Department of Public Health Medicine, Graduate School of Comprehensive Human Sciences, and the Institute of Community Medicine, University of Tsukuba, Tsukuba, Japan.No affiliation info availableNo affiliation info availableNo affiliation info availableNo affiliation info availableNo affiliation info availableNo affiliation info availableNo affiliation info availableNo affiliation info availableNo affiliation info availableNo affiliation info availableNo affiliation info availableNo affiliation info available

Pub Type(s)

Journal Article
Research Support, Non-U.S. Gov't

Language

eng

PubMed ID

18614741

Citation

Umesawa, Mitsumasa, et al. "Relations Between Dietary Sodium and Potassium Intakes and Mortality From Cardiovascular Disease: the Japan Collaborative Cohort Study for Evaluation of Cancer Risks." The American Journal of Clinical Nutrition, vol. 88, no. 1, 2008, pp. 195-202.
Umesawa M, Iso H, Date C, et al. Relations between dietary sodium and potassium intakes and mortality from cardiovascular disease: the Japan Collaborative Cohort Study for Evaluation of Cancer Risks. Am J Clin Nutr. 2008;88(1):195-202.
Umesawa, M., Iso, H., Date, C., Yamamoto, A., Toyoshima, H., Watanabe, Y., Kikuchi, S., Koizumi, A., Kondo, T., Inaba, Y., Tanabe, N., & Tamakoshi, A. (2008). Relations between dietary sodium and potassium intakes and mortality from cardiovascular disease: the Japan Collaborative Cohort Study for Evaluation of Cancer Risks. The American Journal of Clinical Nutrition, 88(1), 195-202.
Umesawa M, et al. Relations Between Dietary Sodium and Potassium Intakes and Mortality From Cardiovascular Disease: the Japan Collaborative Cohort Study for Evaluation of Cancer Risks. Am J Clin Nutr. 2008;88(1):195-202. PubMed PMID: 18614741.
* Article titles in AMA citation format should be in sentence-case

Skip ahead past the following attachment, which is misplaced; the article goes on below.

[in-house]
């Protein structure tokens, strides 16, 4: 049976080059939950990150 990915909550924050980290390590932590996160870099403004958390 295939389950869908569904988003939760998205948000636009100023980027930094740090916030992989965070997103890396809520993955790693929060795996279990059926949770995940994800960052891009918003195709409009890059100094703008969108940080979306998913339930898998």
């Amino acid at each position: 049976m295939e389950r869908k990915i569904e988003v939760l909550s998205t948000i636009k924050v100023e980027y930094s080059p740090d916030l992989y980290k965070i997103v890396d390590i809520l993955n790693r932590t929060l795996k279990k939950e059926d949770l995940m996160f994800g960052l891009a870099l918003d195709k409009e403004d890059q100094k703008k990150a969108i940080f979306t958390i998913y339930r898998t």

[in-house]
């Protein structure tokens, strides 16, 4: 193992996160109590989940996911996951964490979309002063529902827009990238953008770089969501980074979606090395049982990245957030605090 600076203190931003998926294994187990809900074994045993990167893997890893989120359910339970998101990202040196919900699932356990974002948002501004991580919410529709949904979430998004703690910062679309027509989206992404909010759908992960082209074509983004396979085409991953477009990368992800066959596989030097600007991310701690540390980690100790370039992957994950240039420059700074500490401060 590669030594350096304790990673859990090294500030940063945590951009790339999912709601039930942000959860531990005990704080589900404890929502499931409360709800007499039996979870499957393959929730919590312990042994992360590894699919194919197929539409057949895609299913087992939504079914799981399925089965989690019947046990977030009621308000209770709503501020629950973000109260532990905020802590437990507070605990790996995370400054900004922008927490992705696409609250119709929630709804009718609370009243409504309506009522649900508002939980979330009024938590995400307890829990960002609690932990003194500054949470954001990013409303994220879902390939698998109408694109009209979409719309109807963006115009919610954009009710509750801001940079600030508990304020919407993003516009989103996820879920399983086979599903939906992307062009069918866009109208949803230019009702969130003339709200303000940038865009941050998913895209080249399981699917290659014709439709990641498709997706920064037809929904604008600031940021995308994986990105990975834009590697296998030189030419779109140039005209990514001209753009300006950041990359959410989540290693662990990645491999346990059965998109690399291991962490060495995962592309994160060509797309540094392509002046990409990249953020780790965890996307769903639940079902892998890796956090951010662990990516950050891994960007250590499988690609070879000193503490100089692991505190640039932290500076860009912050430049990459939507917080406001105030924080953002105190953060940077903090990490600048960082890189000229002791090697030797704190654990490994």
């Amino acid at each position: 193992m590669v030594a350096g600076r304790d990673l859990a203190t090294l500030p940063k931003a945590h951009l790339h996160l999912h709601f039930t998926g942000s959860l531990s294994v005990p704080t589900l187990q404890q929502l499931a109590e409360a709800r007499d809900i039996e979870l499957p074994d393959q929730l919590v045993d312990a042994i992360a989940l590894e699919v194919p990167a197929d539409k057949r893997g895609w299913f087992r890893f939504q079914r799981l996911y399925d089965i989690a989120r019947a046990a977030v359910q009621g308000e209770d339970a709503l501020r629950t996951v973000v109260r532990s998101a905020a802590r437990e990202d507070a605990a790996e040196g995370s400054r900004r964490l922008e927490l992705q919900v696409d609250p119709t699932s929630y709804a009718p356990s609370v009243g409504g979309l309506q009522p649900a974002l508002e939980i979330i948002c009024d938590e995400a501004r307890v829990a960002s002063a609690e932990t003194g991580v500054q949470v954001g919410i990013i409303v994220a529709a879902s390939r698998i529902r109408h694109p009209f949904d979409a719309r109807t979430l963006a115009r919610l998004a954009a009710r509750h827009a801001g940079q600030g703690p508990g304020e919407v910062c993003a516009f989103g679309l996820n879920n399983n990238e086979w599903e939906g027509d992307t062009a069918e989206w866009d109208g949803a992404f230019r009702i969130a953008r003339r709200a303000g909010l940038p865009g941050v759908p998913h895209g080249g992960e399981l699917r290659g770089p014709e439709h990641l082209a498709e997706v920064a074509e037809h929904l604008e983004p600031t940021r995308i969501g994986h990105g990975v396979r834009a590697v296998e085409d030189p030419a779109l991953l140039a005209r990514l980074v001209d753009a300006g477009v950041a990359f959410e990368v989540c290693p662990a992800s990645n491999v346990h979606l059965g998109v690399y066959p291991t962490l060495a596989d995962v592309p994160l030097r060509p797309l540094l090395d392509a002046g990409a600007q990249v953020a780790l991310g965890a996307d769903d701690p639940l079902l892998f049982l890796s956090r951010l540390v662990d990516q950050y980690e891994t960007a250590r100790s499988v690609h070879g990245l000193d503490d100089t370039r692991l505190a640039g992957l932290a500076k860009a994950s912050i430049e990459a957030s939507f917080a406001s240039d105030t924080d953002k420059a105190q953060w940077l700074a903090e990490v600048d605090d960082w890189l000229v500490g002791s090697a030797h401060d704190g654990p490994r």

TY - JOUR T1 - Relations between dietary sodium and potassium intakes and mortality from cardiovascular disease: the Japan Collaborative Cohort Study for Evaluation of Cancer Risks. AU - Umesawa,Mitsumasa, AU - Iso,Hiroyasu, AU - Date,Chigusa, AU - Yamamoto,Akio, AU - Toyoshima,Hideaki, AU - Watanabe,Yoshiyuki, AU - Kikuchi,Shogo, AU - Koizumi,Akio, AU - Kondo,Takaaki, AU - Inaba,Yutaka, AU - Tanabe,Naohito, AU - Tamakoshi,Akiko, AU - ,, PY - 2008/7/11/pubmed PY - 2008/8/1/medline PY - 2008/7/11/entrez SP - 195 EP - 202 JF - The American journal of clinical nutrition JO - Am. J. Clin. Nutr. VL - 88 IS - 1 N2 - BACKGROUND: Limited evidence is available about the relations between sodium and potassium intakes and cardiovascular disease in the general population. OBJECTIVE: The objective was to investigate relations between sodium and potassium intakes and cardiovascular disease in Asian populations whose mean sodium intake is generally high. DESIGN: Between 1988 and 1990, a total of 58,730 Japanese subjects (n = 23,119 men and 35,611 women) aged 40-79 y with no history of stroke, coronary heart disease, or cancer completed a lifestyle questionnaire including food intake frequency under the Japan Collaborative Cohort Study for Evaluation of Cancer Risk sponsored by the Ministry of Education, Sports and Science. RESULTS: After 745,161 person-years of follow-up, we documented 986 deaths from stroke (153 subarachnoid hemorrhages, 227 intraparenchymal hemorrhages, and 510 ischemic strokes) and 424 deaths from coronary heart disease. Sodium intake was positively associated with mortality from total stroke, ischemic stroke, and total cardiovascular disease. The multivariable hazard ratio for the highest versus the lowest quintiles of sodium intake after adjustment for age, sex, and cardiovascular disease risk factors was 1.55 (95% CI: 1.21, 2.00; P for trend < 0.001) for total stroke, 2.04 (95% CI: 1.41, 2.94; P for trend < 0.001) for ischemic stroke, and 1.42 (95% CI: 1.20, 1.69; P for trend < 0.001) for total cardiovascular disease. Potassium intake was inversely associated with mortality from coronary heart disease and total cardiovascular disease. The multivariable hazard ratio for the highest versus the lowest quintiles of potassium intake was 0.65 (95% CI: 0.39, 1.06; P for trend = 0.083) for coronary heart disease and 0.73 (95% CI: 0.59, 0.92; P for trend = 0.018) for total cardiovascular disease, and these associations were more evident for women than for men. CONCLUSIONS: A high sodium intake and a low potassium intake may increase the risk of mortality from cardiovascular disease. SN - 1938-3207 UR - https://www.unboundmedicine.com/medline/citation/18614741/Relations_between_dietary_sodium_and_potassium_intakes_and_mortality_from_cardiovascular_disease:_the_Japan_Collaborative_Cohort_Study_for_Evaluation_of_Cancer_Risks_ L2 - https://academic.oup.com/ajcn/article-lookup/doi/10.1093/ajcn/88.1.195 DB - PRIME DP - Unbound Medicine ER -